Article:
She's in Colorado, affiliated with the vehicle. And there were TROs, temporary restraining orders, out against both parties. There's bad blood. Clearly, in my mind, the mother's linked.

KING: Jan Ronis, though, does that give you the hope that this boy is probably alive?

JAN RONIS, DEFENSE ATTORNEY: Right, Larry. I think the suspicion you expressed to the sheriff certainly isn't the leap of credulity that he expressed in rejecting that. And I think all indicators are perhaps this was is in retribution for the custody bottle that was going on, and hopefully this young boy will be found alive. It seems to me like this was a job that perhaps the mother undertook to regain custody of the child. Ill advised but nevertheless that's what it looks like.

KING: Ted Garcia, as a man covering, doesn't it look that way to you right now?

GARCIA: I can tell you it looks very suspicious. A lot of the reporters, people out here are saying it just seems to be too much of a coincidence that the witness vehicle that they're looking for has Colorado license plates. The boy had lived in Colorado with his mother. She currently lives there but nobody can find her. So it really seems to me that there is something definitely that connects these kidnappers to the family or to the little boy.

And one of them, we are told, had a stocking mask on, so even if he did go to the door, maybe nobody recognized this guy. But it just seems like a coincidence.

KING: Sheriff Bob Doyle, the sheriff-elect of Palm Desert, does this starting to sound like -- I know you said it is a leap. But is this starting to be a case where if it looks like a duck and acts like a duck, it is probably a duck?

DOYLE: Well, Larry, it's certainly a lot of strong information that points in that direction. But in law enforcement, we have to keep an open mind and pursue all leads. And we're doing that. But certainly, you know, this is a strong lead. There is a lot of coincidence here that certainly would, you know, lead you to believe that the mother is involved in some way.

Our main concern at this point is to get Nicholas back safely, to locate the people that have him and make sure that he is safe.

KING: What does the father think?

DOYLE: Well, he's had a very busy day. He was traumatized. He was beat about the body and the head. He was released from the hospital earlier today. He's been in constant contact with our investigators and is assisting in the investigation.

KING: Thank you, Sheriff Doyle. Thank you, Ted Garcia. Marc Klaas, Nancy Grace and Jan Ronis will be joining us in a couple of minutes when we talk about other items, and they'll be joined by Jo- Ellan Dimitrius, and we'll also be joined by Steve Fiorina of KGTV in San Diego.

When we come back we'll talk with Ed Smart, whose daughter Elizabeth is still missing as we approach three months.

Don't go away.


KING: We now welcome to LARRY KING LIVE from Salt Lake City, Ed Smart. He, of course, is the father of Elizabeth Smart who has been missing since she was abducted from their home on June 5. Good grief, we're approaching three months.

The news today about Richard Ricci, of course, Ed, the ex-con and former handyman for you, hospitalized in critical condition after surgery to remove pressure on the brain.

Have you been told exactly what the condition is now?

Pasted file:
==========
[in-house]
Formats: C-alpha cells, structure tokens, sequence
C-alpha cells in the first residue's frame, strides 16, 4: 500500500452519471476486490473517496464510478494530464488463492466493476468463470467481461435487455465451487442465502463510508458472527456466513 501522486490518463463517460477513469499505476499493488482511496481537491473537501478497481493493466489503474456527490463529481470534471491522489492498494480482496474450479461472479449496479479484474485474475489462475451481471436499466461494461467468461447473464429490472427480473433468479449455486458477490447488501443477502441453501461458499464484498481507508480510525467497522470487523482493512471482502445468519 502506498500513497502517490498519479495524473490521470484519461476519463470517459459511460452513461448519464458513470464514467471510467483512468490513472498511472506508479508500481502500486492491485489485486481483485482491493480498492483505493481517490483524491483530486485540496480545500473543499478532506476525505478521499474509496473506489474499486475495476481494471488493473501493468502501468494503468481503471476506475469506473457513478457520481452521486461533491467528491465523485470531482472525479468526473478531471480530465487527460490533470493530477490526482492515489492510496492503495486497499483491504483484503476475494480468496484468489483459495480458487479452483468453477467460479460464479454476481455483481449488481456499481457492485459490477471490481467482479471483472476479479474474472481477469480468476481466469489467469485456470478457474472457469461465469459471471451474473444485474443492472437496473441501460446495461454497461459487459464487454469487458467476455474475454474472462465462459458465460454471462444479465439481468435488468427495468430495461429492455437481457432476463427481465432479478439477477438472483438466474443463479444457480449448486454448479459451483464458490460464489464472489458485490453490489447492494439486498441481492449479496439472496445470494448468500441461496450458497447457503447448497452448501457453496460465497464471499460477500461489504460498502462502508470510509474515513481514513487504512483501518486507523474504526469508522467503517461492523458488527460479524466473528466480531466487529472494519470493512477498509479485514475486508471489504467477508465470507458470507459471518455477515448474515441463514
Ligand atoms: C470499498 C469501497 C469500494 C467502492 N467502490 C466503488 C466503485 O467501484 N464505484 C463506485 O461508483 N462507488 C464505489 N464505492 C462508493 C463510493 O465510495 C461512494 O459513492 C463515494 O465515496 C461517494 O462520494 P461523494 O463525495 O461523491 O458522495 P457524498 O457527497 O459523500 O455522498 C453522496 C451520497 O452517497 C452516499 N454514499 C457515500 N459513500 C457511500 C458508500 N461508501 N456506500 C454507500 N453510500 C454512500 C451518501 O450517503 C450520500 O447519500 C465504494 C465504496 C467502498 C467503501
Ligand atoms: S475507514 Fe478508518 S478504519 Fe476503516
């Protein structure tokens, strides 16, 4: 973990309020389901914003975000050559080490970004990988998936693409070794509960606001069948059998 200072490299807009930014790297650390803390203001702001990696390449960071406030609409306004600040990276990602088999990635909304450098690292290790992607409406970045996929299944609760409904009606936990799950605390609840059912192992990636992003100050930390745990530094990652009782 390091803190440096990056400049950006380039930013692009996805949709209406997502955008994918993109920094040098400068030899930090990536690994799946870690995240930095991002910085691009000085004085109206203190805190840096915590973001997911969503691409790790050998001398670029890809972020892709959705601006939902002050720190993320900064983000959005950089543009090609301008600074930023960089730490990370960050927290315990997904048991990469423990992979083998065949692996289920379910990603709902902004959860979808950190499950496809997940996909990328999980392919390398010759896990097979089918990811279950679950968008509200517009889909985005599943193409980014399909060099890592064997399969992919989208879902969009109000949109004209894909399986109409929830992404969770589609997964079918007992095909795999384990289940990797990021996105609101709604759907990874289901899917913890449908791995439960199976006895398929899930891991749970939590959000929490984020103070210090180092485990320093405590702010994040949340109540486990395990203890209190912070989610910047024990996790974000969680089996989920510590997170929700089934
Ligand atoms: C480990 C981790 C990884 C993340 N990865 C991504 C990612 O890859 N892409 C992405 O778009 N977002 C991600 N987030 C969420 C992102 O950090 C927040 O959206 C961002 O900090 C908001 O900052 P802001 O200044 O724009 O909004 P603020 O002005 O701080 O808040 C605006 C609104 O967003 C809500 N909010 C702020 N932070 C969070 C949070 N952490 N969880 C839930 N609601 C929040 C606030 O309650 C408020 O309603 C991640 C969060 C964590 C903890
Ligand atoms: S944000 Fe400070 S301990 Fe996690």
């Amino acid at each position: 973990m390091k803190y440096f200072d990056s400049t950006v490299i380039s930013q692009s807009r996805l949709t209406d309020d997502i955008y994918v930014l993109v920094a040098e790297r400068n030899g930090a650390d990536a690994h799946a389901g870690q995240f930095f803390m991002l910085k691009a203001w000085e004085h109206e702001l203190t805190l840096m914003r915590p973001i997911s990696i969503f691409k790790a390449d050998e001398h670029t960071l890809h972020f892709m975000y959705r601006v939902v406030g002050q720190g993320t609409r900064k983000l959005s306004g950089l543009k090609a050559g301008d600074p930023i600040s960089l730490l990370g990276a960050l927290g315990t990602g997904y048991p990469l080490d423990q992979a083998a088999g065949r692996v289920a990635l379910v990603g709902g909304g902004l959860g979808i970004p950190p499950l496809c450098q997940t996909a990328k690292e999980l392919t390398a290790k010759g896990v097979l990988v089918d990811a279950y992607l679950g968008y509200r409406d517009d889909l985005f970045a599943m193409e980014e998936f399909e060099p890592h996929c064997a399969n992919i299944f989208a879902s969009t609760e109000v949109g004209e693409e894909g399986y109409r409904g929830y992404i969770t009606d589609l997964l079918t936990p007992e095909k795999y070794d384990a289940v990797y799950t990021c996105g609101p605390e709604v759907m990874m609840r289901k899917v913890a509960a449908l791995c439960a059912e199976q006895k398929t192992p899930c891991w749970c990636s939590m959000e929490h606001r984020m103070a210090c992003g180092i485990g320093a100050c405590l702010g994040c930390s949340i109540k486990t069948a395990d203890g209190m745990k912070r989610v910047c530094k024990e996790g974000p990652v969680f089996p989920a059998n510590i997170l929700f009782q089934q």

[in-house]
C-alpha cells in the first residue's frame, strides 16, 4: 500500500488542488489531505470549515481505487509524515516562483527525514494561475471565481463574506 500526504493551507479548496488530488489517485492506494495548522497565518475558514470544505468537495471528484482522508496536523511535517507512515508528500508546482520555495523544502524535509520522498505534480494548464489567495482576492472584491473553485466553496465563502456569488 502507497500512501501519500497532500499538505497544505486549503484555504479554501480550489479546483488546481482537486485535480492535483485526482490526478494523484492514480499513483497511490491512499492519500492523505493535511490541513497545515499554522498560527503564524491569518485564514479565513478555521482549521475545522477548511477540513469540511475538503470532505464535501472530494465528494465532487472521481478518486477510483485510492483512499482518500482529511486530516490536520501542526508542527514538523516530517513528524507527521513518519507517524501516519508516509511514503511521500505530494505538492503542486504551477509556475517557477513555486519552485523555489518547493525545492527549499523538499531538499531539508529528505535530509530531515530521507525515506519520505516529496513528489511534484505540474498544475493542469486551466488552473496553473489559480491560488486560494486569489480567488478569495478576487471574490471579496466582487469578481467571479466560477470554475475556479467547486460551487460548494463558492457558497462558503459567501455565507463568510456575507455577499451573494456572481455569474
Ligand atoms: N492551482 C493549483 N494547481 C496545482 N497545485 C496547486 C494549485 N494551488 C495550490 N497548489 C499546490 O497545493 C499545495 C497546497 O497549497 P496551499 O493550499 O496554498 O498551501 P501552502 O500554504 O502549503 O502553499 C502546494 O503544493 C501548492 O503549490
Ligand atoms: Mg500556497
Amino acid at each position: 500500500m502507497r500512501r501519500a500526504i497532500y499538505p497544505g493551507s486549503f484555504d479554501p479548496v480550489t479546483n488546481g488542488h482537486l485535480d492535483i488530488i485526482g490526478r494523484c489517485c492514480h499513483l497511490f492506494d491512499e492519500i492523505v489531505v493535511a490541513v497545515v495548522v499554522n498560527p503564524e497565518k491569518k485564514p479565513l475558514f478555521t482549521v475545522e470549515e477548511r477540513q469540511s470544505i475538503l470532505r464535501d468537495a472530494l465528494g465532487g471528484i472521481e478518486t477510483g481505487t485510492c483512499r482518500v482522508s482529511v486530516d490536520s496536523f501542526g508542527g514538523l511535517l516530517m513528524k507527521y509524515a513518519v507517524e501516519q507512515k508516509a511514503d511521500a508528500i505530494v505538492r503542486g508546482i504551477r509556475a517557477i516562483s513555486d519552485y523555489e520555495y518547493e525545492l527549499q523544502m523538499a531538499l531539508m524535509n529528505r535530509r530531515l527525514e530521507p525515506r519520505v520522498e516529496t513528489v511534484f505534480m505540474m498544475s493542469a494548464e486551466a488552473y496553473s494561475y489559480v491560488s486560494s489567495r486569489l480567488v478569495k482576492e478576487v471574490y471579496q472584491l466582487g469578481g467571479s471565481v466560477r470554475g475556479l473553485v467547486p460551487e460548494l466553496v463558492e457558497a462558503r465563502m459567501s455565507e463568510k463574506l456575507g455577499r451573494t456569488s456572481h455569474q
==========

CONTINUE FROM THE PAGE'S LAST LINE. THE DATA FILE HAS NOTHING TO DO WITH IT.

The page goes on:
ED SMART, ELIZABETH'S FATHER: You know, I don't know what his current situation was. I had understood that he went into surgery and that -- I heard on the news that his situation had improved a little, but I don't know what that means.

KING: They apparently think it was some sort of aneurysm or some type of stroke. Is that what you heard, too?

SMART: That's what I heard also. KING: The police are saying that it's very important that Richard live. Do you agree with that?

SMART: You know, I think that it is -- that he is a key factor in this investigation. And last night when I heard that this had happened, I just couldn't believe it. I mean, it was like the most bizarre -- the most bizarre situation I -- you know, I just couldn't believe it.

KING: In a whole bizarre story, just another bizarre chapter?

SMART: Exactly.

KING: Yes. You also said that your first thought was that he'd been poisoned. What made you think that?

SMART: Well, I've just heard that, you know, with him being in prison that, you know, if he got out into the general population there, that with him being looked at as a child kidnapper that his life probably would not be long.

And so I just -- you know, I wondered. But I've been told that aneurysms aren't induced, so...

KING: Yes. You also said that if he survives this near-death experience and that -- the next 24 hours, we understand, to 48 hours will be critical in that, you hope it softens his heart.

In what regard? Are you saying that Richard knows more than he has told us and that maybe now he will tell us?

SMART: I believe he knows a lot more than what he's told us. And I have been -- I, along with so many people, have been praying that his heart would be softened, that he would tell us, you know, just bring an end to this nightmare.

KING: Have the police told you what he has said to them?

SMART: No. I mean, I've heard different things, but they haven't told me everything. I mean, I don't expect them to tell me everything that they know.

KING: You don't think you're entitled, as the father, to know everything?

SMART: Well sure, I feel like I'm entitled. But I know that parts of their investigation they're not going to share with me. You know, there are certain things that they're working on that they won't tell anyone. So I don't -- you know, I'm hoping that they have some things that they're working on.

And, I mean, one of my biggest issues is with the garage, the auto repair center where Richard left the center, crossed the street and headed down the street with someone. And I desperately want to know who that person was that he walked down the street with.

KING: We have never known that, have we?

SMART: Never.